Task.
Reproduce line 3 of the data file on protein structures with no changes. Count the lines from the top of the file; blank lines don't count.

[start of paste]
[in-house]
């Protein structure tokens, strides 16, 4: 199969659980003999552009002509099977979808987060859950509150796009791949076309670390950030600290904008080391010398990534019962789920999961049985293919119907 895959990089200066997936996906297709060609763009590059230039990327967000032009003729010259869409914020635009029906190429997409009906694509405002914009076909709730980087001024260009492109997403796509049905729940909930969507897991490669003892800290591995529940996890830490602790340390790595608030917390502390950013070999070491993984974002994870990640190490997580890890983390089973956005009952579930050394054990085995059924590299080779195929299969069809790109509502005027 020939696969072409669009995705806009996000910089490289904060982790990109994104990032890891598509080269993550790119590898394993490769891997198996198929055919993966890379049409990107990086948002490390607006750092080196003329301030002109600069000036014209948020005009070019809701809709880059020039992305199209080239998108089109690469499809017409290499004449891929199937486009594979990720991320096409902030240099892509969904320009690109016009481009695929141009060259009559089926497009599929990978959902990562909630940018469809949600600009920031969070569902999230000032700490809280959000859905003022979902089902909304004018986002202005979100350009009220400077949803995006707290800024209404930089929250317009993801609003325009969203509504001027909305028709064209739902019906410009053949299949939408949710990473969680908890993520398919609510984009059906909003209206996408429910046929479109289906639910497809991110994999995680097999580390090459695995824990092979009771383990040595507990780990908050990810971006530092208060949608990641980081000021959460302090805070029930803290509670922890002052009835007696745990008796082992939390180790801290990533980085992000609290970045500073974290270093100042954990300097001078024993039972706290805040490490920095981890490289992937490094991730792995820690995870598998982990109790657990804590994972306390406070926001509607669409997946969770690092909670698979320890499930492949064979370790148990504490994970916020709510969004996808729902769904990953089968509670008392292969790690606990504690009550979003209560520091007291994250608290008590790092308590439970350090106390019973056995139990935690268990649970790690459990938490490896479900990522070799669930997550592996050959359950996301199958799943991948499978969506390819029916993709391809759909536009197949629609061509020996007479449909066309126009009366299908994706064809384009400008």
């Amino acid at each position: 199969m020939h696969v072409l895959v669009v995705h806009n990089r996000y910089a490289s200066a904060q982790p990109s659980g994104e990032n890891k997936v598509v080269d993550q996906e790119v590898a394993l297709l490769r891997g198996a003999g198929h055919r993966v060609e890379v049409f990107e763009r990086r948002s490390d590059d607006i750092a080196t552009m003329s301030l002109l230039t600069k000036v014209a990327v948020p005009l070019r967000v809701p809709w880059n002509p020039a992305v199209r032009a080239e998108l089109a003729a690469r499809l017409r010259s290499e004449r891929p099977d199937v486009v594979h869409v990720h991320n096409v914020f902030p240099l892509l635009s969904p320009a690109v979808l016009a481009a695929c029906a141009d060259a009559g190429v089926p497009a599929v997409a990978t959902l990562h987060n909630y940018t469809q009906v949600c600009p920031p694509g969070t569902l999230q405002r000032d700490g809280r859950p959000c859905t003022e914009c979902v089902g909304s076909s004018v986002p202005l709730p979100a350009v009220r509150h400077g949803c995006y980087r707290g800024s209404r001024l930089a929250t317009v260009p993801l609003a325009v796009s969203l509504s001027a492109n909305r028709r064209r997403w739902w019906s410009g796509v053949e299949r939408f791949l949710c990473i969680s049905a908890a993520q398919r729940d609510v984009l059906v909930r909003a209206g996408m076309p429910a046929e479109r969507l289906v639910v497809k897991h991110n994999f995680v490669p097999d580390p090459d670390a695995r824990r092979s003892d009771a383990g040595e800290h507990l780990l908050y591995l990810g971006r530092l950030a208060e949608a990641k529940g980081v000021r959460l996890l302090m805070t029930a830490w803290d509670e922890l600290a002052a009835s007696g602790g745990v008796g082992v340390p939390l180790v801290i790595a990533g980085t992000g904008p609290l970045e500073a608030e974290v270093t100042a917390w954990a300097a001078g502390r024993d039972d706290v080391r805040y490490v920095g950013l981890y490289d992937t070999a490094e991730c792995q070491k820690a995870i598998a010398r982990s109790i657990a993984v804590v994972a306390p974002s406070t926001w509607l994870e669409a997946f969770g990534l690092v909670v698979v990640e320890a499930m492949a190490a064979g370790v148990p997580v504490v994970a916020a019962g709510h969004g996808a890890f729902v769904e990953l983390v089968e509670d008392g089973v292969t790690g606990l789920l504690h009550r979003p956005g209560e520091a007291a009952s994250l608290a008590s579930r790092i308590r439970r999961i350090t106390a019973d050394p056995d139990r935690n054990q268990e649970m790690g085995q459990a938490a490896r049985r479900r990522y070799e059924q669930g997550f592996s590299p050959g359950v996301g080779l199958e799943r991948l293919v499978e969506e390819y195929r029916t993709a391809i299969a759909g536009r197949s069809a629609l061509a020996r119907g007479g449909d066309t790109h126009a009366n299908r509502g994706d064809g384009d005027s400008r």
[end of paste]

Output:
């Amino acid at each position: 199969m020939h696969v072409l895959v669009v995705h806009n990089r996000y910089a490289s200066a904060q982790p990109s659980g994104e990032n890891k997936v598509v080269d993550q996906e790119v590898a394993l297709l490769r891997g198996a003999g198929h055919r993966v060609e890379v049409f990107e763009r990086r948002s490390d590059d607006i750092a080196t552009m003329s301030l002109l230039t600069k000036v014209a990327v948020p005009l070019r967000v809701p809709w880059n002509p020039a992305v199209r032009a080239e998108l089109a003729a690469r499809l017409r010259s290499e004449r891929p099977d199937v486009v594979h869409v990720h991320n096409v914020f902030p240099l892509l635009s969904p320009a690109v979808l016009a481009a695929c029906a141009d060259a009559g190429v089926p497009a599929v997409a990978t959902l990562h987060n909630y940018t469809q009906v949600c600009p920031p694509g969070t569902l999230q405002r000032d700490g809280r859950p959000c859905t003022e914009c979902v089902g909304s076909s004018v986002p202005l709730p979100a350009v009220r509150h400077g949803c995006y980087r707290g800024s209404r001024l930089a929250t317009v260009p993801l609003a325009v796009s969203l509504s001027a492109n909305r028709r064209r997403w739902w019906s410009g796509v053949e299949r939408f791949l949710c990473i969680s049905a908890a993520q398919r729940d609510v984009l059906v909930r909003a209206g996408m076309p429910a046929e479109r969507l289906v639910v497809k897991h991110n994999f995680v490669p097999d580390p090459d670390a695995r824990r092979s003892d009771a383990g040595e800290h507990l780990l908050y591995l990810g971006r530092l950030a208060e949608a990641k529940g980081v000021r959460l996890l302090m805070t029930a830490w803290d509670e922890l600290a002052a009835s007696g602790g745990v008796g082992v340390p939390l180790v801290i790595a990533g980085t992000g904008p609290l970045e500073a608030e974290v270093t100042a917390w954990a300097a001078g502390r024993d039972d706290v080391r805040y490490v920095g950013l981890y490289d992937t070999a490094e991730c792995q070491k820690a995870i598998a010398r982990s109790i657990a993984v804590v994972a306390p974002s406070t926001w509607l994870e669409a997946f969770g990534l690092v909670v698979v990640e320890a499930m492949a190490a064979g370790v148990p997580v504490v994970a916020a019962g709510h969004g996808a890890f729902v769904e990953l983390v089968e509670d008392g089973v292969t790690g606990l789920l504690h009550r979003p956005g209560e520091a007291a009952s994250l608290a008590s579930r790092i308590r439970r999961i350090t106390a019973d050394p056995d139990r935690n054990q268990e649970m790690g085995q459990a938490a490896r049985r479900r990522y070799e059924q669930g997550f592996s590299p050959g359950v996301g080779l199958e799943r991948l293919v499978e969506e390819y195929r029916t993709a391809i299969a759909g536009r197949s069809a629609l061509a020996r119907g007479g449909d066309t790109h126009a009366n299908r509502g994706d064809g384009d005027s400008r």